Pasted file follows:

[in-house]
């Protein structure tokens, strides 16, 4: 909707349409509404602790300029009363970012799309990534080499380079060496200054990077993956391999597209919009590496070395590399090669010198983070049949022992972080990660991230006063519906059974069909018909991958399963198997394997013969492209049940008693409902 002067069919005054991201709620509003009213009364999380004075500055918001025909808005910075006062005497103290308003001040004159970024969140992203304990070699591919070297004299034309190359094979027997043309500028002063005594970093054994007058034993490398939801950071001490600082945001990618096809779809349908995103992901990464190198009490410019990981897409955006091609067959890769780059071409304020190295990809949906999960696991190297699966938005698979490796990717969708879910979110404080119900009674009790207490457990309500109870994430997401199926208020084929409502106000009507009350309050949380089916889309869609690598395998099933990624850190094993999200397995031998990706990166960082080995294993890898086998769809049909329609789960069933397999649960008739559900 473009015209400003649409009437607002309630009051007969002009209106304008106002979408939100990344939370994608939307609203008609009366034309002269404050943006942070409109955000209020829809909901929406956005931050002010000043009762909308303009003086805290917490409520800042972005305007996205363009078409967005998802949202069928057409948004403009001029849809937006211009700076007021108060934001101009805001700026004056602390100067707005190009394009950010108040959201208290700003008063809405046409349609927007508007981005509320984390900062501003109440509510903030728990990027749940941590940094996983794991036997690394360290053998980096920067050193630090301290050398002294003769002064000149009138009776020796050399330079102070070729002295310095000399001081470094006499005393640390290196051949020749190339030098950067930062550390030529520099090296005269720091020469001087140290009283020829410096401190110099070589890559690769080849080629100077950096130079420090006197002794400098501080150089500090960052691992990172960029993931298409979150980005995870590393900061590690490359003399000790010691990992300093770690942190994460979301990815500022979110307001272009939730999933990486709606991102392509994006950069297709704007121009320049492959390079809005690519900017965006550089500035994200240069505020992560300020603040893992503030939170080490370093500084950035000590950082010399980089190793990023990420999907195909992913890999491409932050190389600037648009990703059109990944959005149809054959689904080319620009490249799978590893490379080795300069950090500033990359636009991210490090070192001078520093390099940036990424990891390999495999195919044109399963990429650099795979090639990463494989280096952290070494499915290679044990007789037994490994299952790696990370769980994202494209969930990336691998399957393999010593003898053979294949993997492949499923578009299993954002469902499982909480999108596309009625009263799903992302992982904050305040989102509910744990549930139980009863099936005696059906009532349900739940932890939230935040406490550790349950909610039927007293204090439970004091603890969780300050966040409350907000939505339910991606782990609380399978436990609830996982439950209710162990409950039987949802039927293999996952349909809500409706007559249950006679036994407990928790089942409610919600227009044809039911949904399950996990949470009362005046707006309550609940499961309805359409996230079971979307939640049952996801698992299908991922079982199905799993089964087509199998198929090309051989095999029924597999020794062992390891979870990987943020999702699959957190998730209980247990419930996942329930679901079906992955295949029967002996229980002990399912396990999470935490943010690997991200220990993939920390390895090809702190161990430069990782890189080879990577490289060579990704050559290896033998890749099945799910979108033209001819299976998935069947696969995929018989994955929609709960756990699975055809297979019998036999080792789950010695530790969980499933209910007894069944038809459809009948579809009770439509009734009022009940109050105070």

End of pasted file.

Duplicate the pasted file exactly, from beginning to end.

[in-house]
């Protein structure tokens, strides 16, 4: 909707349409509404602790300029009363970012799309990534080499380079060496200054990077993956391999597209919009590496070395590399090669010198983070049949022992972080990660991230006063519906059974069909018909991958399963198997394997013969492209049940008693409902 002067069919005054991201709620509003009213009364999380004075500055918001025909808005910075006062005497103290308003001040004159970024969140992203304990070699591919070297004299034309190359094979027997043309500028002063005594970093054994007058034993490398939801950071001490600082945001990618096809779809349908995103992901990464190198009490410019990981897409955006091609067959890769780059071409304020190295990809949906999960696991190297699966938005698979490796990717969708879910979110404080119900009674009790207490457990309500109870994430997401199926208020084929409502106000009507009350309050949380089916889309869609690598395998099933990624850190094993999200397995031998990706990166960082080995294993890898086998769809049909329609789960069933397999649960008739559900 473009015209400003649409009437607002309630009051007969002009209106304008106002979408939100990344939370994608939307609203008609009366034309002269404050943006942070409109955000209020829809909901929406956005931050002010000043009762909308303009003086805290917490409520800042972005305007996205363009078409967005998802949202069928057409948004403009001029849809937006211009700076007021108060934001101009805001700026004056602390100067707005190009394009950010108040959201208290700003008063809405046409349609927007508007981005509320984390900062501003109440509510903030728990990027749940941590940094996983794991036997690394360290053998980096920067050193630090301290050398002294003769002064000149009138009776020796050399330079102070070729002295310095000399001081470094006499005393640390290196051949020749190339030098950067930062550390030529520099090296005269720091020469001087140290009283020829410096401190110099070589890559690769080849080629100077950096130079420090006197002794400098501080150089500090960052691992990172960029993931298409979150980005995870590393900061590690490359003399000790010691990992300093770690942190994460979301990815500022979110307001272009939730999933990486709606991102392509994006950069297709704007121009320049492959390079809005690519900017965006550089500035994200240069505020992560300020603040893992503030939170080490370093500084950035000590950082010399980089190793990023990420999907195909992913890999491409932050190389600037648009990703059109990944959005149809054959689904080319620009490249799978590893490379080795300069950090500033990359636009991210490090070192001078520093390099940036990424990891390999495999195919044109399963990429650099795979090639990463494989280096952290070494499915290679044990007789037994490994299952790696990370769980994202494209969930990336691998399957393999010593003898053979294949993997492949499923578009299993954002469902499982909480999108596309009625009263799903992302992982904050305040989102509910744990549930139980009863099936005696059906009532349900739940932890939230935040406490550790349950909610039927007293204090439970004091603890969780300050966040409350907000939505339910991606782990609380399978436990609830996982439950209710162990409950039987949802039927293999996952349909809500409706007559249950006679036994407990928790089942409610919600227009044809039911949904399950996990949470009362005046707006309550609940499961309805359409996230079971979307939640049952996801698992299908991922079982199905799993089964087509199998198929090309051989095999029924597999020794062992390891979870990987943020999702699959957190998730209980247990419930996942329930679901079906992955295949029967002996229980002990399912396990999470935490943010690997991200220990993939920390390895090809702190161990430069990782890189080879990577490289060579990704050559290896033998890749099945799910979108033209001819299976998935069947696969995929018989994955929609709960756990699975055809297979019998036999080792789950010695530790969980499933209910007894069944038809459809009948579809009770439509009734009022009940109050105070």